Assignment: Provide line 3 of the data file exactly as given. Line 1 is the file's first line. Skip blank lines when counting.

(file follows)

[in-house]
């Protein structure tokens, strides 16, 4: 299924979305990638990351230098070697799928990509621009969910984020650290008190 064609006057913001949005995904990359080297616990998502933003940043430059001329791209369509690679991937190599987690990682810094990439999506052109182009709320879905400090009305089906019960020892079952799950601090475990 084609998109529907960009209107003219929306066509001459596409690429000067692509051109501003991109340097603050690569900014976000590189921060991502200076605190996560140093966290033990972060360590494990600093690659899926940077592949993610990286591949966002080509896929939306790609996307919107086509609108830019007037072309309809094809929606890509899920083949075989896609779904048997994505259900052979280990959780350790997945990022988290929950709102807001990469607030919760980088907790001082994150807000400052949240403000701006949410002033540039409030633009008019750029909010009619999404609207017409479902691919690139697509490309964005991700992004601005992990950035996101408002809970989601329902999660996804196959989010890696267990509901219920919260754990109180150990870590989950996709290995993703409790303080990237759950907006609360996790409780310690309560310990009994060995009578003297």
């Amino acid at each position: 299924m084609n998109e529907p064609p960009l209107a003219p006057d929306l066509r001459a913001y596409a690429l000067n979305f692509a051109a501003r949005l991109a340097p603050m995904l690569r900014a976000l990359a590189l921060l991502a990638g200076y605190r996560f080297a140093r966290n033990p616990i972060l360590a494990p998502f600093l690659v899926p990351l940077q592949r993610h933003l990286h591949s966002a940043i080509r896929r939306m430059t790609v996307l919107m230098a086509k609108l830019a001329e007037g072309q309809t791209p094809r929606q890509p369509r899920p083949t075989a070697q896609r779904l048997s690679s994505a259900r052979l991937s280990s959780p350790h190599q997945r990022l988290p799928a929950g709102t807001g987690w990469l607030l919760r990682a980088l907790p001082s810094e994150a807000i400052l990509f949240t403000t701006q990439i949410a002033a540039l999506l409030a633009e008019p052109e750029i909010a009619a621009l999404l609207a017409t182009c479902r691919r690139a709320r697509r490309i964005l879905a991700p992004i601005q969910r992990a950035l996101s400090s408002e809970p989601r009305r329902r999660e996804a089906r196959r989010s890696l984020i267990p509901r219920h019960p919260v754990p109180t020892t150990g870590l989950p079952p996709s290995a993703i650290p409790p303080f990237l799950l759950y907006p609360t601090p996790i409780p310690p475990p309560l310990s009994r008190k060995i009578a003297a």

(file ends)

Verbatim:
């Amino acid at each position: 299924m084609n998109e529907p064609p960009l209107a003219p006057d929306l066509r001459a913001y596409a690429l000067n979305f692509a051109a501003r949005l991109a340097p603050m995904l690569r900014a976000l990359a590189l921060l991502a990638g200076y605190r996560f080297a140093r966290n033990p616990i972060l360590a494990p998502f600093l690659v899926p990351l940077q592949r993610h933003l990286h591949s966002a940043i080509r896929r939306m430059t790609v996307l919107m230098a086509k609108l830019a001329e007037g072309q309809t791209p094809r929606q890509p369509r899920p083949t075989a070697q896609r779904l048997s690679s994505a259900r052979l991937s280990s959780p350790h190599q997945r990022l988290p799928a929950g709102t807001g987690w990469l607030l919760r990682a980088l907790p001082s810094e994150a807000i400052l990509f949240t403000t701006q990439i949410a002033a540039l999506l409030a633009e008019p052109e750029i909010a009619a621009l999404l609207a017409t182009c479902r691919r690139a709320r697509r490309i964005l879905a991700p992004i601005q969910r992990a950035l996101s400090s408002e809970p989601r009305r329902r999660e996804a089906r196959r989010s890696l984020i267990p509901r219920h019960p919260v754990p109180t020892t150990g870590l989950p079952p996709s290995a993703i650290p409790p303080f990237l799950l759950y907006p609360t601090p996790i409780p310690p475990p309560l310990s009994r008190k060995i009578a003297a």